Market Watch: Even in recession, wallets open for Pink Floyd

By  Robin Platts

Pink Floyd. (Capitol/EMI Archives)

Pink Floyd. (Capitol/EMI Archives)
1. $12,000 Pink Floyd — Meddle LP: It’s reassuring to know that, amid all the talk of financial woes, there’s still somebody out there willing to spend $12,000 on a Pink Floyd LP. Of course, this isn’t just any old copy of Meddle, but a rare Colombian blue-vinyl pressing, in VG++ shape.

 2. $4,300 Pink Floyd — Japanese promo LP (“cow head cover”): Floyd strikes again, grabbing the number two spot with a very rare 1970 Japanese promo LP. This is a VG+ condition copy of this sought-after Floyd rarity, of which only 50 copies are said to exist. Tracks are: “Summer Of 68,” “Careful With That Axe Eugene,” “Nile Song,” “If,” “Bidding My Time,” “Let There Be More Light,” “Julia Dream,” “Main Theme More,” “Saucerful Of Secrets” and “See Emily Play.”

3. $3,381 U2 — Three 12″ single: Up next we have an excellent condition copy of U2’s very first release, the Three 12″ from 1979. This is #407 of the original numbered run of 1,000 issued in Ireland. The tracks are “Out of Control,” “Boy/Girl” and “Stories for Boys.” (“Out of Control” and “Stories for Boys” both subsequently appeared on the Boy album in re-recorded versions.)

4. $2,450 Nirvana — “Love Buzz” b/w “Big Cheese”: Another numbered item: #47 of the 1,000 first-pressing copies of Nirvana’s 1988 “Love Buzz” single on SubPop, in mint condition. This release is so rare that there’s an owner’s list online at

5. $2,325 The Beatles — Something New: Next up is a VG++ copy of Capitol’s “Compact 33” 7″ 33 1/3 version of The Beatles’ Something New album. Tracks on this item, intended for jukebox use only, are: “I’ll Cry Instead,” “And I Love Her,” “Slow Down,” “If I Fell,” “Tell Me Why” and “Matchbox.”

6. $2,225 The Saints — “I’ll Let You Slide” b/w “Love Can Be”: After getting through five items without a single Northern soul 45, we come to — a Northern soul 45. A rare one, naturally, from 1973, in VG+ shape, on the Wigwam label.

7. $2,210 Al Williams — “I Am Nothing” b/w “Brand New Love”:
Another Northern-soul rarity, this one from Detroit, in mint-minus shape, on the Palmer label. A very good-condition copy was featured in this column a couple of years back, when it sold for no less than $3,716.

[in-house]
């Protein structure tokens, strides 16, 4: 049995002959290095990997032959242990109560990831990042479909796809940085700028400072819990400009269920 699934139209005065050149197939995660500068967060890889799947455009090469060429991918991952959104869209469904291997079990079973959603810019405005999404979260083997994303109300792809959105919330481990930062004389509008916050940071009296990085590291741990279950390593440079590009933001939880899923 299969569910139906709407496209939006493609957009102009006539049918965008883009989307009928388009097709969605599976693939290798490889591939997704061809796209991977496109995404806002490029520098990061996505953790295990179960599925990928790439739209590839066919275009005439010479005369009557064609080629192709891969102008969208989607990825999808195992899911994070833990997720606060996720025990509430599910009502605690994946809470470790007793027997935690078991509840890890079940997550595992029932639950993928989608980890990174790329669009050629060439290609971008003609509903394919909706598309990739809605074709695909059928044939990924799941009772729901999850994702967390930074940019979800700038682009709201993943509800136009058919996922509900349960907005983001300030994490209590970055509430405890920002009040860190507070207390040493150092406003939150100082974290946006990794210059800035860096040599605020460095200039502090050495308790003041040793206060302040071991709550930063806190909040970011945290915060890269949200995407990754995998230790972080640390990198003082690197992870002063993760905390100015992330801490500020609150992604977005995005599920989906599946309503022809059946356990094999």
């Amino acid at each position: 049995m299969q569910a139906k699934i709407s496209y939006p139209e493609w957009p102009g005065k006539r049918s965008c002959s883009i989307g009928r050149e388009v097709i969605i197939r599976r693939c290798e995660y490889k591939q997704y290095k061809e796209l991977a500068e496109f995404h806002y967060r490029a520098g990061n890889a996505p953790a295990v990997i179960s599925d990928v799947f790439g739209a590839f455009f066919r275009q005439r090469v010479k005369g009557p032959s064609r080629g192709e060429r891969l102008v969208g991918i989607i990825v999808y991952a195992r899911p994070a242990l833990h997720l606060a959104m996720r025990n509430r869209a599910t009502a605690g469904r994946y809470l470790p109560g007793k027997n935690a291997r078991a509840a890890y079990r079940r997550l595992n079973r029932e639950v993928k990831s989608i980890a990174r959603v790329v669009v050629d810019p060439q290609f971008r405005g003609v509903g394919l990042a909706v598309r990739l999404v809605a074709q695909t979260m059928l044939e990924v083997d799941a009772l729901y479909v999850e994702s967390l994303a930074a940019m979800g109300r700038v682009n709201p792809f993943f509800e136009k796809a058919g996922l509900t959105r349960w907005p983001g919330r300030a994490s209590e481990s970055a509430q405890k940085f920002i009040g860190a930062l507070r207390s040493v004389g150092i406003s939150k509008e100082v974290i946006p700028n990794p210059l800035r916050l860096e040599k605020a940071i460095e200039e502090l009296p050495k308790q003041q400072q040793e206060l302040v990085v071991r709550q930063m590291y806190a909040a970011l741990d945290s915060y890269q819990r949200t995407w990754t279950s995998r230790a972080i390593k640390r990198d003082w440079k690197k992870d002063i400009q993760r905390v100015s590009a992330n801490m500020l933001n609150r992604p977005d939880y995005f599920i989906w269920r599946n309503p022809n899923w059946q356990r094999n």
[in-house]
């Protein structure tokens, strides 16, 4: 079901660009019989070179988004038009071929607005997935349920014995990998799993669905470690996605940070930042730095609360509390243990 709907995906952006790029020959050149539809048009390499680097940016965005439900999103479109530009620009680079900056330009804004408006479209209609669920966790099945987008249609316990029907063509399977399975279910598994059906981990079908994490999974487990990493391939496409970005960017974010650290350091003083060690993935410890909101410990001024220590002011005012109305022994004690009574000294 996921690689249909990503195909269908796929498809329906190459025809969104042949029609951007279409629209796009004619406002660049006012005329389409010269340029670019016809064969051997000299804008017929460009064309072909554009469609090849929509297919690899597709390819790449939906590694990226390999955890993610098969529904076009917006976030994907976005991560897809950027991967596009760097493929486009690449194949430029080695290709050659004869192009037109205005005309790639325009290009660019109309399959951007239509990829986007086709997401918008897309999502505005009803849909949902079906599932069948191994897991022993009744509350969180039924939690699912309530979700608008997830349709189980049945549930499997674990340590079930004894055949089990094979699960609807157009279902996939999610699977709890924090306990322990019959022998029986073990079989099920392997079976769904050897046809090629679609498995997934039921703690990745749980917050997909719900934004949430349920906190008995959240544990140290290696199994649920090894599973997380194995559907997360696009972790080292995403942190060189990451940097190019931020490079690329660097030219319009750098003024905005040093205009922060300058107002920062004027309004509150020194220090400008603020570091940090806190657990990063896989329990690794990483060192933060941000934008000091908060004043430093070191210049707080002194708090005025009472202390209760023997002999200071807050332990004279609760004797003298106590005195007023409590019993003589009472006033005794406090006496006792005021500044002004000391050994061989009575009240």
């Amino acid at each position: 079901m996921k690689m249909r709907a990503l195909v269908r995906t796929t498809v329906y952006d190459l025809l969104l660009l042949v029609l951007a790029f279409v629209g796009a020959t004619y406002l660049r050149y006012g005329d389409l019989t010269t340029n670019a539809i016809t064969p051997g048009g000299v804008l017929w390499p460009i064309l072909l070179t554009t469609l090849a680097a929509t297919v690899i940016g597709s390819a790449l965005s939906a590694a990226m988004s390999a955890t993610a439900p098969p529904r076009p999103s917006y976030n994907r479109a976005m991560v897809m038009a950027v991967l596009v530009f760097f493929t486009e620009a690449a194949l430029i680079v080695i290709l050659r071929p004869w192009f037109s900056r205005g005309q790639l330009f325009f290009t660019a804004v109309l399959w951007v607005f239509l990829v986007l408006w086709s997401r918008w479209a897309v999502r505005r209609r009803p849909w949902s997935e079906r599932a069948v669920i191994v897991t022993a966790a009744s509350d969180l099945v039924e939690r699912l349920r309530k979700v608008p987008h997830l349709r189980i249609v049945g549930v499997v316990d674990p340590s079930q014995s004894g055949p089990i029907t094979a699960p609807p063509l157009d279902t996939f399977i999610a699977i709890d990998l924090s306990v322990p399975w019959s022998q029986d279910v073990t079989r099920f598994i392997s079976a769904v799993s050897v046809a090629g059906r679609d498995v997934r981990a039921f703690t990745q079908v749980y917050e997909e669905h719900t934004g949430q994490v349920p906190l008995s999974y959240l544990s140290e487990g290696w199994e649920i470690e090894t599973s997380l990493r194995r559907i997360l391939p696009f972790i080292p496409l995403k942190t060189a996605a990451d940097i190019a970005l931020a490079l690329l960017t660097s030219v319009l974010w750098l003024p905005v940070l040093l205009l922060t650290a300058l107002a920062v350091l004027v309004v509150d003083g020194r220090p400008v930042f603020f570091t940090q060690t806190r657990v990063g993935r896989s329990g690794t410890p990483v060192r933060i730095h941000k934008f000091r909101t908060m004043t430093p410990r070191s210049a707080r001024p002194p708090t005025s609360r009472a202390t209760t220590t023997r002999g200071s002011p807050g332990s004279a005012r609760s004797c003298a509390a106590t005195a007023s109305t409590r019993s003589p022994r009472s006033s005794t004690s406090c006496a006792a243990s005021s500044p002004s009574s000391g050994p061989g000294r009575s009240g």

8. $1,999.99 Tommy Ridgley — “My Love Gets Stronger” b/w “Fly in My Pie”: Still more Northern soul: A rare 1968 release by New Orleans singer Tommy Ridgely, whose recording career spanned several decades. This single, in very good shape, was Ridgely’s only release for the International City label, although he recorded for a number of other labels over the years, including Atlantic, Imperial and Decca.

9. $1,915.99 Kaleidoscope — Tangerine Dream: Up next is a U.K. first-pressing copy of Kaleidoscope’s 1967 debut LP, Tangerine Dream, one of the most sought-after gems of the psychedelic era, on the Fontana label. This was the first of two albums by the British psych group, who subsequently changed their name to Fairfield Parlour to avoid being confused with the American psych band Kaleidoscope. (To further add to the name confusion, 1967 also saw the formation of the German electronic band Tangerine Dream.) This album was reissued on CD in 1998 by Repertoire Records, with several bonus tracks added to the original lineup.

10. $1,825 Bob & Fred — “I’ll Be on My Way” b/w “I’ll Be on My Way” (instrumental): We finish up with another Northern-soul rarity, on the Detroit-based Big Mack label, in mint-minus condition. This 1966 single was the only release by the duo of Bob Thomas and Fred Brown. (“I’ll Be on My Way” was also composed by Thomas and Brown and should not be confused with the Lennon-McCartney number of the same name, recorded by Billy J. Kramer.) Bob & Fred’s “I’ll Be on My Way” was included on the 2006 CD compilation Eccentric Soul: The Big Mack Label.

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